How does Shakespeare present Malcolm?
Macbeth is a drama about usurpation, and the degree to which that act of betrayal shatters the political order, resulting in tyranny. From this perspective, Macbeth himself should be understood as an aberration, and a distortion of political norms. Malcolm, as the legitimate heir to the throne, plays a critical role within the play's thematic structure, as a foil to Macbeth and as an embodiment of legitimate monarchy, as opposed to the tyranny embodied by Macbeth.
While Malcolm is depicted as noble and virtuous, he is also quite shrewd. After Macbeth's murder of Duncan, both Malcolm and his brother Donalbain recognize the precariousness of their own situation, and thus go into hiding. Later, Malcolm builds an army while in England in order to take the throne that is his by right. However, even as he is gathering allies, he is careful to test for potential spies and flatterers. We see this when Macduff approaches him, and Malcolm claims various vices for himself, pretending to be a terrible candidate for a king. In so doing, he can ascertain Macduff's own personal character.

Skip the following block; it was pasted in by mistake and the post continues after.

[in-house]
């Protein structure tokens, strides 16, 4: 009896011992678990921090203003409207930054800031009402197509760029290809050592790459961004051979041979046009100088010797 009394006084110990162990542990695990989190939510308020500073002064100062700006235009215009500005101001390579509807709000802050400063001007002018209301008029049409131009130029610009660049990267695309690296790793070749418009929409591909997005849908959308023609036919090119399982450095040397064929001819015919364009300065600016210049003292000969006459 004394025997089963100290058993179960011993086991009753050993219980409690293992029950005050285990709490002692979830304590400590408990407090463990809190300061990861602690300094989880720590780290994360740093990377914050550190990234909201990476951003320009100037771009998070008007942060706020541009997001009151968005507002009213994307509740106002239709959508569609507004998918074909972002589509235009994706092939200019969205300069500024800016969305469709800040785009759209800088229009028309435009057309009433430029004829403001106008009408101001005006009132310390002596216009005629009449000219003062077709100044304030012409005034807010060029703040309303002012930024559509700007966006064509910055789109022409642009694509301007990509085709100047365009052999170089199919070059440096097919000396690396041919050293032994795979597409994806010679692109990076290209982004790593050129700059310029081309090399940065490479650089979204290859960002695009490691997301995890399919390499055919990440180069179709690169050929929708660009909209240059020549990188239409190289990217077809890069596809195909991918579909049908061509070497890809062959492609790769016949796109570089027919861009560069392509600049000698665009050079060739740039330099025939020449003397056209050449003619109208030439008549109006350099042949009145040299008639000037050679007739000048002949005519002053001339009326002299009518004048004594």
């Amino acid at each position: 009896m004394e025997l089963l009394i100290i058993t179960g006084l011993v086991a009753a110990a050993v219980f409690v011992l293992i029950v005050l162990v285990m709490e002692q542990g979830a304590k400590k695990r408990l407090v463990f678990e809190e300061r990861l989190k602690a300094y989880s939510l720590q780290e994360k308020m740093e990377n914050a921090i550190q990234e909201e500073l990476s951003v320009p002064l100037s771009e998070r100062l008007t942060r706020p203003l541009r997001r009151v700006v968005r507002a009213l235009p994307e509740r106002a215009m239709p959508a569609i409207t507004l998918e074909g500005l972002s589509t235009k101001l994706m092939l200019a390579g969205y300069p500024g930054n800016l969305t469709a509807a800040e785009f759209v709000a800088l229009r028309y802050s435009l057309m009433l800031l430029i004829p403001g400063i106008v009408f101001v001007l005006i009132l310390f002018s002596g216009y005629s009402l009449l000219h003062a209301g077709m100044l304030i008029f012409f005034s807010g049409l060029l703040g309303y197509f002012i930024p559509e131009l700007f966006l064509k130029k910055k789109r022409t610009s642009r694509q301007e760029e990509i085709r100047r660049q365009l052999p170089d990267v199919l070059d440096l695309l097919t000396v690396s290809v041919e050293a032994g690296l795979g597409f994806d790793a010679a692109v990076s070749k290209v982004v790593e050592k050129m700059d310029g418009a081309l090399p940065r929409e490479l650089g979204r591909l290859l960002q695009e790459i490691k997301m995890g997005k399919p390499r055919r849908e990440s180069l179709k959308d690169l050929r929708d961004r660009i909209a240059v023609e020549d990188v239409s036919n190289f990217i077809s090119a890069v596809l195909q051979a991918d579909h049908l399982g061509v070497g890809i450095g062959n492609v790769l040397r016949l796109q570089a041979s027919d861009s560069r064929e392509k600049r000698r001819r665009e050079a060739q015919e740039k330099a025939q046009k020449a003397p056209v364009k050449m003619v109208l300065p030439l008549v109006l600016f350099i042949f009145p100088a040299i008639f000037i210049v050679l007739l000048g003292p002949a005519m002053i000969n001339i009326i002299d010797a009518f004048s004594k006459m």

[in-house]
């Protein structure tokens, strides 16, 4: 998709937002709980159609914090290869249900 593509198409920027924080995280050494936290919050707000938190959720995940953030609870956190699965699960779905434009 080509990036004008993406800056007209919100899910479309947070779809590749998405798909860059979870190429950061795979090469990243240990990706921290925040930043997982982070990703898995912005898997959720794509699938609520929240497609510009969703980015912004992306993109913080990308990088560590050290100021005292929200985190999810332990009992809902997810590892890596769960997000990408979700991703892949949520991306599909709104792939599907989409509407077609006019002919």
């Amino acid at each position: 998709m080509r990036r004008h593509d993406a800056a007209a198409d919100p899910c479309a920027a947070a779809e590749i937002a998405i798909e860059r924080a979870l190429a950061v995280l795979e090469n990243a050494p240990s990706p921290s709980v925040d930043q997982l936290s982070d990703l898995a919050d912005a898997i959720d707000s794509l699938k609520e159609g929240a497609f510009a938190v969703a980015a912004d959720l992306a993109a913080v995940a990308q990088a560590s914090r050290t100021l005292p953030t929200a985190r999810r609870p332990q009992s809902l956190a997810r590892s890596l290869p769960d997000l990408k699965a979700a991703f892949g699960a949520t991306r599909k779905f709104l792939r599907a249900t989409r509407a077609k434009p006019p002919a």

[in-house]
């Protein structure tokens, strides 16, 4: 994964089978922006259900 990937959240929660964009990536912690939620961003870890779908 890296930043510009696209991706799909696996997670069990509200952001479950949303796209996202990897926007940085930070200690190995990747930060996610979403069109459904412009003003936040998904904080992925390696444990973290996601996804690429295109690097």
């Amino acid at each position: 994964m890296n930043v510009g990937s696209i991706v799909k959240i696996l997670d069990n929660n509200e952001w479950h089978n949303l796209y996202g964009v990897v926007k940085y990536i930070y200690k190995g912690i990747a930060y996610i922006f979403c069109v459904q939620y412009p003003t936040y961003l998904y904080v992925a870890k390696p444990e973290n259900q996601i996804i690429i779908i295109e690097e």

As the play concludes, Malcolm and Macduff defeat Macbeth, restoring the rightful claimant to the throne. Thus Macbeth's tyranny has fallen, with legitimate monarchy, embodied by Malcolm, finally restored.
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